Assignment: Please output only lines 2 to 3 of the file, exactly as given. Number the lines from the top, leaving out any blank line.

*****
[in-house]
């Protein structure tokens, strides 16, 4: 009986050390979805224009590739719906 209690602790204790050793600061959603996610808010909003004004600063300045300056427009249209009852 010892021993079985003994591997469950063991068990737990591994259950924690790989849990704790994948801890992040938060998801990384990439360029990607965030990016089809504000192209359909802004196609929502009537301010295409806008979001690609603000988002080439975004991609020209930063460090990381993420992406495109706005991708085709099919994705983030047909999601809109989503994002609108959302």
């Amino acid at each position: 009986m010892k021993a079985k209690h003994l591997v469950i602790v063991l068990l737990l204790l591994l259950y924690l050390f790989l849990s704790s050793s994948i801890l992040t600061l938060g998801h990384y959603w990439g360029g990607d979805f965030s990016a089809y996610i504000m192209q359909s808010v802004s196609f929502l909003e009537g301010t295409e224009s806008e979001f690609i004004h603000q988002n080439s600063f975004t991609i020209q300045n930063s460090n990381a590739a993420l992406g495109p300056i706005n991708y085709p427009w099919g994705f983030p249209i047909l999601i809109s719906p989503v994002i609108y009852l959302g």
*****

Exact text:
């Protein structure tokens, strides 16, 4: 009986050390979805224009590739719906 209690602790204790050793600061959603996610808010909003004004600063300045300056427009249209009852 010892021993079985003994591997469950063991068990737990591994259950924690790989849990704790994948801890992040938060998801990384990439360029990607965030990016089809504000192209359909802004196609929502009537301010295409806008979001690609603000988002080439975004991609020209930063460090990381993420992406495109706005991708085709099919994705983030047909999601809109989503994002609108959302």
């Amino acid at each position: 009986m010892k021993a079985k209690h003994l591997v469950i602790v063991l068990l737990l204790l591994l259950y924690l050390f790989l849990s704790s050793s994948i801890l992040t600061l938060g998801h990384y959603w990439g360029g990607d979805f965030s990016a089809y996610i504000m192209q359909s808010v802004s196609f929502l909003e009537g301010t295409e224009s806008e979001f690609i004004h603000q988002n080439s600063f975004t991609i020209q300045n930063s460090n990381a590739a993420l992406g495109p300056i706005n991708y085709p427009w099919g994705f983030p249209i047909l999601i809109s719906p989503v994002i609108y009852l959302g």